BOSTON (CBS) – One message from Bruins head coach Claude Julien was verbalized and obviously sunk in.

Another signal from behind Boston’s bench was silent, but just as effective.

Read: More From Matt Kalman

Unfortunately, Julien and his staff weren’t able to deliver the team’s wakeup call until the Bruins were down 2-0 after the 6:15 mark of the first period, and all the dominance Boston exercised over the remaining 43:45 over the New York Rangers Sunday afternoon wasn’t enough to even earn a point in the standings.

While this Bruins squad should be beyond looking at a loss against the only team ahead of it in the Eastern Conference standings as “one to build on,” there was at least one positive to take from Boston’s third defeat in as many tries against the Blueshirts. And it had to do with the aforementioned verbalized message, which came from Julien after the Bruins’ Saturday home loss to the New York Islanders.

“Again, secondary scoring is not very apparent right now,” Julien suggested. “We’re leaning on a lot of the same guys to score goals. If we can get some secondary scoring, I think it will solve a lot of the issues we have right now in winning hockey games.”

Well, after Julien gave his team the silent treatment on the bench during that timeout 6:15, the supporting cast leaped to the forefront of Boston’s attack. By the time the line of Jordan Caron and Benoit Pouliot flanking Chris Kelly was done, the game was knotted at 2 by the 1:40 into the second period. Caron scored the equalizer after his own center-ice steal, while he set up Pouliot’s goal with a deflection of an Anton Stralman pass on the forecheck.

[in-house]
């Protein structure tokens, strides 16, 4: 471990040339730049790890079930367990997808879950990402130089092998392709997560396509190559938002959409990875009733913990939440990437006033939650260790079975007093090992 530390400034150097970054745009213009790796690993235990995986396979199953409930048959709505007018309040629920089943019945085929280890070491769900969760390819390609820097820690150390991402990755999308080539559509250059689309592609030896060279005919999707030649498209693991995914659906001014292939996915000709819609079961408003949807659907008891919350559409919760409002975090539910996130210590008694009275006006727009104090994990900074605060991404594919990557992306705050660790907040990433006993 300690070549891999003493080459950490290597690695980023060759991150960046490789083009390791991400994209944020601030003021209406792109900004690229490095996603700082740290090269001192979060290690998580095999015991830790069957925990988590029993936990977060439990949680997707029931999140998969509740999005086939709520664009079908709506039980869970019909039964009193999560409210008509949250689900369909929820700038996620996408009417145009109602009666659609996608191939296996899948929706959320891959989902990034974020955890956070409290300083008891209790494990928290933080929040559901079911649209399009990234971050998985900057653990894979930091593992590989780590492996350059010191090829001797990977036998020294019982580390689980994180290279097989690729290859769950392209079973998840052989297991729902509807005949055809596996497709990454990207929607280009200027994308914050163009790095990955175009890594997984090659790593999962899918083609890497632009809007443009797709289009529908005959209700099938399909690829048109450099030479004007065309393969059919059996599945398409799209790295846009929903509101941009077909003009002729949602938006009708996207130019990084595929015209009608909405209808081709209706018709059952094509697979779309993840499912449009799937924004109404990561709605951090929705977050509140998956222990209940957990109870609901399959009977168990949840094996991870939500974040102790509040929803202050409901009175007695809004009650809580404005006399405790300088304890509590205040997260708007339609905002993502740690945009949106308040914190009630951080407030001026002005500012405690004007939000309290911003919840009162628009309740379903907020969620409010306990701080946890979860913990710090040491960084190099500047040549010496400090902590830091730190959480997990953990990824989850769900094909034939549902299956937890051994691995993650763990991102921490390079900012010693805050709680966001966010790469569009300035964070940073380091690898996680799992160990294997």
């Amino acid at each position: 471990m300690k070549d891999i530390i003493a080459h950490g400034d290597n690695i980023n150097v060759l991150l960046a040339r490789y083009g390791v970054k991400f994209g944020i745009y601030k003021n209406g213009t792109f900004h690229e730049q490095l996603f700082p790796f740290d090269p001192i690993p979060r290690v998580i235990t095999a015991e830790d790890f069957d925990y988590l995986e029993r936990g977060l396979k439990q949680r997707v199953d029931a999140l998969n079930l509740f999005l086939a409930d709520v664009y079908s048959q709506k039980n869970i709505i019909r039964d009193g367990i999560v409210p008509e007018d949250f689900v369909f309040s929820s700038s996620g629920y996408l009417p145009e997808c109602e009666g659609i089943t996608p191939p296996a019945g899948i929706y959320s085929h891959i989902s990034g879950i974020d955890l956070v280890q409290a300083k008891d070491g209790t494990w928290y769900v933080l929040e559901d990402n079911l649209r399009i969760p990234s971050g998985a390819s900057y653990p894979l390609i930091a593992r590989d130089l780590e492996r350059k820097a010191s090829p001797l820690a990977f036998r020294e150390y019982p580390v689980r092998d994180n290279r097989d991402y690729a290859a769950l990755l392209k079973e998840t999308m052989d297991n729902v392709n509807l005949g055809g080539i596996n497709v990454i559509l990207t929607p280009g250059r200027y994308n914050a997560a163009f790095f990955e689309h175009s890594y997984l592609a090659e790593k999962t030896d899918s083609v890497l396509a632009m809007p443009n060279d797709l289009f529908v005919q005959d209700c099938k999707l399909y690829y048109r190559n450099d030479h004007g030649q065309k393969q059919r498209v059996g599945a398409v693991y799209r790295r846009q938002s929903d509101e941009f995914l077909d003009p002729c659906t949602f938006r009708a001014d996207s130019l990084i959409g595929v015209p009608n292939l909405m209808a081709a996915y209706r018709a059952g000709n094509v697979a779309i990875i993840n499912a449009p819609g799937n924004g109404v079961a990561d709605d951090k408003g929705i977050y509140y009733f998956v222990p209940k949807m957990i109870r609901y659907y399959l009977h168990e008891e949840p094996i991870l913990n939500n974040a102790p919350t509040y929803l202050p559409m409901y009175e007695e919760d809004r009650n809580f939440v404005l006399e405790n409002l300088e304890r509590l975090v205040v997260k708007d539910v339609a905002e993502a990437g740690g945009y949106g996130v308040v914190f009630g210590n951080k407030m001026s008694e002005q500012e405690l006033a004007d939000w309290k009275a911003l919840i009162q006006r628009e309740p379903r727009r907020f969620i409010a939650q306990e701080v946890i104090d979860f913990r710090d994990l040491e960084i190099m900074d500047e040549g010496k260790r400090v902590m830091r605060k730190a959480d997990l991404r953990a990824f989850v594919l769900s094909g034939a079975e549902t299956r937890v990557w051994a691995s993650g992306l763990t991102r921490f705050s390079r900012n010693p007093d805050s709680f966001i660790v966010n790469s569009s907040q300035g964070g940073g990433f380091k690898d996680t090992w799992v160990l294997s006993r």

The Bruins were forced to come from behind again in the third period, and this time Boston’s hottest line – David Krejci centering Milan Lucic and Tyler Seguin – provided the clutch goal with 8:08 left to play. Unfortunately, Derek Stepan beat Tim Thomas with a wrist shot from the top of the left circle just 39 seconds later for what proved to be the game-winning goal.

Nonetheless, the Bruins outshot the Rangers, 33-17, in the game and 33-14 once the score was 2-0 Rangers. And they proved that they can again be more than a one-line team. Kelly’s line was ferocious on the forecheck and created several chances that weren’t cashed in. That trio’s all-around solid play was only tarnished by the questionable, slow line change it made prior to Stepan’s big score.

The new-look fourth line also made its presence felt throughout the contest. With rookie Lane MacDermid (playing for the injured Daniel Paille) answering the bell in his NHL debut against monstrous Michael Rupp and Gregory Campbell earning his first fighting major since Jan. 19. But that threesome, which of course if completed by Shawn Thornton, did more than just throw fists. Boston’s grind line executed a momentum-turning, minute-long offensive-zone shift late in the first period. And Campbell could’ve finished a couple chances in tight, were it not for some spry goaltending by Henrik Lundqvist and a post that got in the way.

When you factor in that second-line left winger Brad Marchand missed scoring two goals by about a combined eight inches and Boston put together a strong 44 minutes on the forecheck and the attack.

Injuries aside, if Boston’s 12 forwards can duplicate Sunday’s effort for a couple weeks, the current two-game losing streak will be a distant memory and the necessary standings points to wrap the Northeast Division title won’t be far off.

Matt Kalman covers the Bruins for He operates and also contributes coverage to and several other media outlets. Follow him on twitter @TheBruinsBlog.

Comments (2)
  1. Richard Andreason says:

    I felt the Bruins D let them down. To many givaways, to much sloppy play

    . Chara seems to be the worst offender, where has his head been for the last 6 weeks? Corvo dosn’t seem to have a clue and #44 eaven slipped a little today.

    All and all they played better than the Rangers, hard loss.
    Mr.T has been very average

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